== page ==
Precious Metals Likely to Outperform for Commodity Investors

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"We like precious metals because we have ongoing concerns about paper assets and inflation further out."

Gold's role as a hedge against inflation and financial uncertainty is expected to boost its appeal, while the losers will include commodities like copper and natural gas, which are highly attuned to the deepening global economic crisis.

Gold is on investors' buy lists, as they ready for a period of rampant inflation because of the large amounts of cash being pumped into the global financial system. Expectations that the dollar will resume its downtrend because of a ballooning U.S. government deficit will also boost gold's status as an alternative currency.

Spot gold is up nearly 20% at around $810 an ounce since October, when the financial crisis took a turn for the worse after U.S. bank Lehman Brothers collapsed.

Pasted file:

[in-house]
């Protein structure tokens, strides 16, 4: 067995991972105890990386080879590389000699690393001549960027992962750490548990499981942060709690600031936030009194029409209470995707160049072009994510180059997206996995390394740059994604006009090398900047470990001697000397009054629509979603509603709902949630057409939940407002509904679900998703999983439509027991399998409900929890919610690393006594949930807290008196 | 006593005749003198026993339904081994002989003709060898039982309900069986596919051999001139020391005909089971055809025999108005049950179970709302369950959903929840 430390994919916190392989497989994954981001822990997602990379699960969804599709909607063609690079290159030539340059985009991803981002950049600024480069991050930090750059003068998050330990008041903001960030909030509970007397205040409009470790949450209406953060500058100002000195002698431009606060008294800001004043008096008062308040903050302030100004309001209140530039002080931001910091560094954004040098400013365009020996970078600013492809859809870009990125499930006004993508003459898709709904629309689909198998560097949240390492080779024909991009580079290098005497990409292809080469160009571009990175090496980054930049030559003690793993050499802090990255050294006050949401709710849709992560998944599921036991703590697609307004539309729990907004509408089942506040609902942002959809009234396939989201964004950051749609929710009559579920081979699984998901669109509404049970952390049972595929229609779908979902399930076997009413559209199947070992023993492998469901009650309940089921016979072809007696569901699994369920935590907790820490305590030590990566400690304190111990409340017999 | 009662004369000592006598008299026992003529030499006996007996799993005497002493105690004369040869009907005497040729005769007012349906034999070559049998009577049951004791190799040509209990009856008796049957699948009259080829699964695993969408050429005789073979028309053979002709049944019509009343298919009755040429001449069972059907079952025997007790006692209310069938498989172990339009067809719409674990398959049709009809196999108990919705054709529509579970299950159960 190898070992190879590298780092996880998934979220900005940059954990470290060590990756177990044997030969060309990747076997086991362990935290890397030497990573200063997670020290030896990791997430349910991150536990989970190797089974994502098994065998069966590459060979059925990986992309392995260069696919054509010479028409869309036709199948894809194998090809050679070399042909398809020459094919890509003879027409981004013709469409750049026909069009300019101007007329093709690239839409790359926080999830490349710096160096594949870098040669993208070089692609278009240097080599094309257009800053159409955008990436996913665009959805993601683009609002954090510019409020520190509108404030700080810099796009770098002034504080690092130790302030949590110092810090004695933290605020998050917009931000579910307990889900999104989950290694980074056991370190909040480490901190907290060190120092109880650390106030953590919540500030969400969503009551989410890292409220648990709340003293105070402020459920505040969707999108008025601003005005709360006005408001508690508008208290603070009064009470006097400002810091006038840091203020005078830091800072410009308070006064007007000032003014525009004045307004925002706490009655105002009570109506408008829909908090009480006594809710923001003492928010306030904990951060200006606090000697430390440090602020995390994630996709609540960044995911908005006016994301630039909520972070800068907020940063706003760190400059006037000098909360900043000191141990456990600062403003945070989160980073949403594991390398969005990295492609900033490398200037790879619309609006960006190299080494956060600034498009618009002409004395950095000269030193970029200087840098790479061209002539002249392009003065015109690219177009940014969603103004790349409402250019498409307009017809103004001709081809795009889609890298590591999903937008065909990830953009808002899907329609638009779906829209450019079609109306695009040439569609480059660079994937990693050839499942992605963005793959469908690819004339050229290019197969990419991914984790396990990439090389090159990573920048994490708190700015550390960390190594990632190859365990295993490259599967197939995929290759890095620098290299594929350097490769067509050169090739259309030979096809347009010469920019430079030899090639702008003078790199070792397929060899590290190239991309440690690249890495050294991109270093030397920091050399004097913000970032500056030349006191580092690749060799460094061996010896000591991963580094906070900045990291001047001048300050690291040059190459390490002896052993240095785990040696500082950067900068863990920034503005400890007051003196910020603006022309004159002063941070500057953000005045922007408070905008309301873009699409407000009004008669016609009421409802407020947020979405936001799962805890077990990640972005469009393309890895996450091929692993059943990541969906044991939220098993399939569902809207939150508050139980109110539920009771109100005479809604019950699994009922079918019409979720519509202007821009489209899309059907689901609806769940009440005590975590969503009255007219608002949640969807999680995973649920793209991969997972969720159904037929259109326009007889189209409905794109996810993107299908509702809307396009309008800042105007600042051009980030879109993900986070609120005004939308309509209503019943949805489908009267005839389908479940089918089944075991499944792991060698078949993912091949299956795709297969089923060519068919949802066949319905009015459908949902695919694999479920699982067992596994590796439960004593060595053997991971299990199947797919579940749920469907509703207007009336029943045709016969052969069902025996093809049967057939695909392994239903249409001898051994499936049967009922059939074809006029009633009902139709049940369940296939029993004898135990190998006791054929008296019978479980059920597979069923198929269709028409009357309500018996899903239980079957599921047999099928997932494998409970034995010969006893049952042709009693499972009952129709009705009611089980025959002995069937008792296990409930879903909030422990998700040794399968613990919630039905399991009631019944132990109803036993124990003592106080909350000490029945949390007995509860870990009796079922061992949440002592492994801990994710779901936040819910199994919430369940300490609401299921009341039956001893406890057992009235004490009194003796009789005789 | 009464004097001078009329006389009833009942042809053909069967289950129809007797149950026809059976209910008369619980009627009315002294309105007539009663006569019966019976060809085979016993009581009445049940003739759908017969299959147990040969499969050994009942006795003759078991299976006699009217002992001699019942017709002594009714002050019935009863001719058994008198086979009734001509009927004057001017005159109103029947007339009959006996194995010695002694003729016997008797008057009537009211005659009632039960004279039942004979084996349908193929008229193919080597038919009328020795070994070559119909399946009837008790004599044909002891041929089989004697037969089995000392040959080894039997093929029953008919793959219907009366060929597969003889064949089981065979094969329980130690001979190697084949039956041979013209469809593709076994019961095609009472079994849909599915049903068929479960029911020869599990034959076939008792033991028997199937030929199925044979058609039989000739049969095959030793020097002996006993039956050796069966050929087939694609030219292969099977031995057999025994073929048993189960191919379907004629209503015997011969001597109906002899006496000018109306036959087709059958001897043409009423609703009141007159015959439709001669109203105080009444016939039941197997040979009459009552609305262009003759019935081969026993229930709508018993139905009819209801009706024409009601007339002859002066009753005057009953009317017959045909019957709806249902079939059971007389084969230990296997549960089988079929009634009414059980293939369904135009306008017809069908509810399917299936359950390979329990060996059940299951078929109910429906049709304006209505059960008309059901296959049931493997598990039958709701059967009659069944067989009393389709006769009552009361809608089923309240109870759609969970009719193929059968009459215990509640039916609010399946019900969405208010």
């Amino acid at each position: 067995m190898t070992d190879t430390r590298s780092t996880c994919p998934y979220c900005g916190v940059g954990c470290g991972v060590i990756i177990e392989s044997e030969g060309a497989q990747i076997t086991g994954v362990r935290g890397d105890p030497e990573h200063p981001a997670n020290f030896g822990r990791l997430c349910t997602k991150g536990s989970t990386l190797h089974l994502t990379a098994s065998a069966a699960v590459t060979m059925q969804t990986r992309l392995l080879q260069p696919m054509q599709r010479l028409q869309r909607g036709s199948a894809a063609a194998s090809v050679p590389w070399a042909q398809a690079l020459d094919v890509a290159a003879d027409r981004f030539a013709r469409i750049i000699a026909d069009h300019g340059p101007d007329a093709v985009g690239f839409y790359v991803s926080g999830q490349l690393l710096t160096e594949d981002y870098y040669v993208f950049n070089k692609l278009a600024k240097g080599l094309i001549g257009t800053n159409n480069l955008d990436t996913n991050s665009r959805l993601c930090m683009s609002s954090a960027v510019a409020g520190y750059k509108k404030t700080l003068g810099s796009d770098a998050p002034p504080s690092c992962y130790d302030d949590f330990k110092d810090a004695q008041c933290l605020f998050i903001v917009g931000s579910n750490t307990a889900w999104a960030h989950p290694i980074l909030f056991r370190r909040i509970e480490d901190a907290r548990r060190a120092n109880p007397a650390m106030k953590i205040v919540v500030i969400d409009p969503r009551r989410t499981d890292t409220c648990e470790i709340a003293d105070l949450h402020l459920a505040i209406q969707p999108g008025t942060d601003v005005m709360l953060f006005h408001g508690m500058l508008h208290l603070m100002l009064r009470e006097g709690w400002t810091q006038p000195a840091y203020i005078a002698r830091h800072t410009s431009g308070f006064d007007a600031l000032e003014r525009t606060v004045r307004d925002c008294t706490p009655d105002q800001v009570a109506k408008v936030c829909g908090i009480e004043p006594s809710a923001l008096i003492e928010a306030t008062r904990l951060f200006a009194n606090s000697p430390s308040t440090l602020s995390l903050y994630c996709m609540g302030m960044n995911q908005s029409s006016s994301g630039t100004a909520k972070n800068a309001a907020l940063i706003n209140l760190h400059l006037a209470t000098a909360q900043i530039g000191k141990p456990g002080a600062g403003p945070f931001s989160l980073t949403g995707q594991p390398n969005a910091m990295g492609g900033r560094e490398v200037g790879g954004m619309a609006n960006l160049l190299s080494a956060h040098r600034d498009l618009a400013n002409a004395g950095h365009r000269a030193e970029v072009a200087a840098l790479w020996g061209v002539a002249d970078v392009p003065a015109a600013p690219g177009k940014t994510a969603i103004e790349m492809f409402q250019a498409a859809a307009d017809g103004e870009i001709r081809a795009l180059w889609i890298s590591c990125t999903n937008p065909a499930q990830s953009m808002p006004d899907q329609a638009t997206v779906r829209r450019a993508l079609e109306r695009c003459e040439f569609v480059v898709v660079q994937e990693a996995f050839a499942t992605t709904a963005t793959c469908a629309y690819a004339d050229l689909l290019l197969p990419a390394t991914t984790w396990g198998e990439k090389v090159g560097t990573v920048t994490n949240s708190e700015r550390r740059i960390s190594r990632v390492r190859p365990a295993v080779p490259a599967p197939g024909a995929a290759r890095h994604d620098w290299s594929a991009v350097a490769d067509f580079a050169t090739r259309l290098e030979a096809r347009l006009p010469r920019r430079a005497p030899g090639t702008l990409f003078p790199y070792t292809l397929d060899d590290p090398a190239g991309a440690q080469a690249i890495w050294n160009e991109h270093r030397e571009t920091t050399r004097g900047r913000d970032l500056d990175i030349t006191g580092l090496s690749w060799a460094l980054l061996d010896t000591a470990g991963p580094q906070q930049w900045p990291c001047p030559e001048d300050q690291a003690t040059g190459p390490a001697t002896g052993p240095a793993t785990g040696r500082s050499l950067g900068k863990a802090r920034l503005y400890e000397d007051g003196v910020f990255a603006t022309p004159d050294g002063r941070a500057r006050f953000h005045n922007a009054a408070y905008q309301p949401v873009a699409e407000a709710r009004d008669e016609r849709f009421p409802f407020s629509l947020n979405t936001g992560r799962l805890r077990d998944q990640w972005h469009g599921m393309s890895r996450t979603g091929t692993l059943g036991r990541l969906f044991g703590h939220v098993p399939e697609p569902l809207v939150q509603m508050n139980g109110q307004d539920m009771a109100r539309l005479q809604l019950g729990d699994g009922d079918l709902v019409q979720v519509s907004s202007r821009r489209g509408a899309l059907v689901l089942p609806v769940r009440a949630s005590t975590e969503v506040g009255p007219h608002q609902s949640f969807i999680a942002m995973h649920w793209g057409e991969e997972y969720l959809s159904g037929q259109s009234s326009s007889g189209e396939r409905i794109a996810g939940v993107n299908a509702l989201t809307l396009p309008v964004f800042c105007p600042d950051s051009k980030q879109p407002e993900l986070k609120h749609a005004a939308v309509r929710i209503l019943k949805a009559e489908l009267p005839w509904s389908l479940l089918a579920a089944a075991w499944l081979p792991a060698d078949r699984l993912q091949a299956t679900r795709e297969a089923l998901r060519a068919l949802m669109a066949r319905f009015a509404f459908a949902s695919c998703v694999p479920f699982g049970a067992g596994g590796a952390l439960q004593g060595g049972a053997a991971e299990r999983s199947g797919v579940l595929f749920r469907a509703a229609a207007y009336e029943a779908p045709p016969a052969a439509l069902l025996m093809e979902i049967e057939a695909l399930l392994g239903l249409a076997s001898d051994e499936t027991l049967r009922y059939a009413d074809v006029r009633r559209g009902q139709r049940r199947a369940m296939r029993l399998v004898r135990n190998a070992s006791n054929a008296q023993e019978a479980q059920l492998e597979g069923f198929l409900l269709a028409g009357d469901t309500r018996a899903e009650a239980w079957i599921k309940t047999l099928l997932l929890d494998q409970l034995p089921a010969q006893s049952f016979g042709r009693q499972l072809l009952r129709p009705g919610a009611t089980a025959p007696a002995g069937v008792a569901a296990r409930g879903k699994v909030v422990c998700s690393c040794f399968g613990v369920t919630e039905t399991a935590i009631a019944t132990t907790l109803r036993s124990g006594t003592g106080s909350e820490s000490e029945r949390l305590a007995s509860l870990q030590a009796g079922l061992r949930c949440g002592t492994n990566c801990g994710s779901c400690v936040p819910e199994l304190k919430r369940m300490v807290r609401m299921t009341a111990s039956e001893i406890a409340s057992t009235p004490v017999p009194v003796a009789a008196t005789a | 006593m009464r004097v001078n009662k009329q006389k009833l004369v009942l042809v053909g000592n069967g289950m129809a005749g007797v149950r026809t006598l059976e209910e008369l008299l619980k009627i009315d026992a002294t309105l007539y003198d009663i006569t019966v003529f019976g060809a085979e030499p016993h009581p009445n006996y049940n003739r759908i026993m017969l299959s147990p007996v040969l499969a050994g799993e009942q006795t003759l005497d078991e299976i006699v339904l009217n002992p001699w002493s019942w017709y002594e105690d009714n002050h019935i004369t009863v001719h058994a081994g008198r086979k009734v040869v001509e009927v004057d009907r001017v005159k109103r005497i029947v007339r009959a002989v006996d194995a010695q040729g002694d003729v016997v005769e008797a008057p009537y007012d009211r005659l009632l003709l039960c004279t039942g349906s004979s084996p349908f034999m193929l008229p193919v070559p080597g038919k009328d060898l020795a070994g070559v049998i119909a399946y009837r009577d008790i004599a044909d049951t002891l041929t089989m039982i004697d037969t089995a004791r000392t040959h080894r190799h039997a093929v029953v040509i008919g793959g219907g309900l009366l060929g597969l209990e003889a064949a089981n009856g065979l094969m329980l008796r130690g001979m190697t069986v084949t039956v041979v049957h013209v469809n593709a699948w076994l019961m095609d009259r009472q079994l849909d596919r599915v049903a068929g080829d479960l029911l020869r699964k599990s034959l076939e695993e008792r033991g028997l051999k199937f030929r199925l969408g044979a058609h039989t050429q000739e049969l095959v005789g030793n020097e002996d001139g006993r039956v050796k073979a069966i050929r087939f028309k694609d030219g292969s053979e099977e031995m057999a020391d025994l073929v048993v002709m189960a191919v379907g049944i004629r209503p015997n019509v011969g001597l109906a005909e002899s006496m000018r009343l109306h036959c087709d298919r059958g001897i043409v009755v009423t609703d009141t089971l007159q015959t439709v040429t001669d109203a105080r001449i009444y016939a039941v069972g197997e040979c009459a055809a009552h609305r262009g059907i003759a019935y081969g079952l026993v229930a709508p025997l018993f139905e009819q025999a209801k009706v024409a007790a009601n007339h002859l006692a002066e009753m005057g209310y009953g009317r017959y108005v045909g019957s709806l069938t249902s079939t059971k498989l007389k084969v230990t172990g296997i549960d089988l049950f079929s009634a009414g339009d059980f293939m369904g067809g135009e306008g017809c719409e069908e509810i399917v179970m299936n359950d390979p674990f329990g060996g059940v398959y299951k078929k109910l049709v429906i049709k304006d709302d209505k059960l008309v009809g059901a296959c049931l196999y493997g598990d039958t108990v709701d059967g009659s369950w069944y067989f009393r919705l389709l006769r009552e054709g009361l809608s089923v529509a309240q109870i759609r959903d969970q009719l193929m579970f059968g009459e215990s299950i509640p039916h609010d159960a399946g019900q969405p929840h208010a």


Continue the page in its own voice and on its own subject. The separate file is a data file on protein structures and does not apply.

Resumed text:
"We like precious metals because we have ongoing concerns about paper assets and inflation further out," said Andrew Cole, director of asset allocation at Baring Asset Management.

With no end in sight to the financial crisis and the global economy deteriorating by the day, prices of industrial commodities, such as copper and natural gas, are expected to come under further selling pressure.

Copper used widely in power and construction is hovering around $3,300 a ton, down more than 60 percent since July's record high of $8,940 a ton. Natural gas has also fallen by a similar amount to below $5 a million British thermal units (mmbtu) since July.

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